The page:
Welbeck Landfill Site: Tip operator accused of ‘moving the goalposts’ over plans to dump waste for two more years
Senior council leaders have said there is a “strong moral case” to stop tipping at Welbeck, in Wakefield, after more than a quarter of a century. Welbeck has been in operation since 1998 amid claims of bad smells, harm to the land and pollution of the River Calder.
The site is due to be transformed into a country park after residents and protesters were given assurances it would finally close in December 2023. FCC Environment, also known as Welbeck Waste Management Ltd (WWML), has applied to Wakefield Council to continue dumping materials for a further two years.
The operator says it needs more time due to a shortage of materials going to landfill. Senior councillors have urged the local authority’s planning and highways committee to reject the proposal.
Jack Hemingway, the council’s deputy leader with responsibility for the environment, and Matthew Morley, cabinet member for planning and highways, have issued a joint letter, along with fellow Stanley and Outwood East ward member Lynn Masterman.
They said: “Now is the time to cease tipping and it is in the public interest to see the promised restoration of this much-needed green space.”
They claim the application “flies in the face” of previous commitments to close the site.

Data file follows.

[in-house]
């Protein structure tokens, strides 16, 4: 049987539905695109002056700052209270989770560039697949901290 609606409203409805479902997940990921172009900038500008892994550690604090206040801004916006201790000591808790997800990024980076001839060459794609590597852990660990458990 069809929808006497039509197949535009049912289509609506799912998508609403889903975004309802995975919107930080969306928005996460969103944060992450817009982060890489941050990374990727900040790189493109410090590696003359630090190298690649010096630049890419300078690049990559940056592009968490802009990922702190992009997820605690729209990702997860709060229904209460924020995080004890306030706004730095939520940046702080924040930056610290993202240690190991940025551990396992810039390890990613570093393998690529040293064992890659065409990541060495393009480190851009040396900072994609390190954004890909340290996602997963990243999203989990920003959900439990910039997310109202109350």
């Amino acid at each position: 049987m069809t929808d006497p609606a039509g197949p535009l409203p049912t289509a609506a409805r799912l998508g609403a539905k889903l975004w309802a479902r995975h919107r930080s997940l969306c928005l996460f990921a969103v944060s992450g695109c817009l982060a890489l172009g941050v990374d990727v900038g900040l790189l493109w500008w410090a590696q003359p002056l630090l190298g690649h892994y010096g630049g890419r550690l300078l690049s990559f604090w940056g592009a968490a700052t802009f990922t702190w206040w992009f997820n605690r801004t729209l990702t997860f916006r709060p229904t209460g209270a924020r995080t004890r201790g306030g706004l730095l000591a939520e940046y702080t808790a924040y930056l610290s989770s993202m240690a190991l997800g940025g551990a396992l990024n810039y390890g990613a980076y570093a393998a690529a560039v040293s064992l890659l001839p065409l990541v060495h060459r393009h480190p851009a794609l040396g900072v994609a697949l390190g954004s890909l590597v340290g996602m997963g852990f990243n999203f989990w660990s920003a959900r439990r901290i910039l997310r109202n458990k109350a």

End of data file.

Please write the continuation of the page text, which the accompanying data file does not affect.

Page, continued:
The councillors said: “The site operator has repeatedly failed to foresee and adjust to changes in the waste management sector, including legislative changes and increased rates of recycling which have led to falling waste levels entering landfill.
"Residents should not have to pay the consequences of this. There is absolutely nothing to prevent the site operator from returning in two years’ time, making similar excuses and asking for yet another extension.”
“We are concerned that this has become a cycle where the operator does not fully explore alternatives and seeks only the most commercially profitable route – to extend as long as possible by continually moving the goalposts.
“We believe there are good sound planning reasons and a very strong moral case for why this landfill extension request should be rejected.”
The councillors also say the continued presence of the tip could have a negative impact on economic investment at the nearby City Fields development, were thousands of new homes are being built.
The objection also refers to “frequent reports of potential breaches” to the Environment Agency (EA). It says two reports were made to the EA in March this year of pollutants coming from the site.
The document adds: “There were reports as recently as summer 2023 of fly infestations investigated by authorities.”
Residents Against Toxic Scheme (RATS), the campaign group that has objected to the landfill site throughout its lifetime, Normanton Town Council and 25 others have also objected.
Council officers have recommended the application for approval, describing it as a “minor extension of time, plus minor landfill design modifications.”
A report says: “The proposals can be implemented in an environmentally acceptable way. Planning conditions can be imposed to ensure that operations do not cause harm to the living conditions of the local residents.
“The objections referred to as moral grounds carries no weight in the decision-making process.”
Councillors will consider the application at a meeting on Thursday, November 16.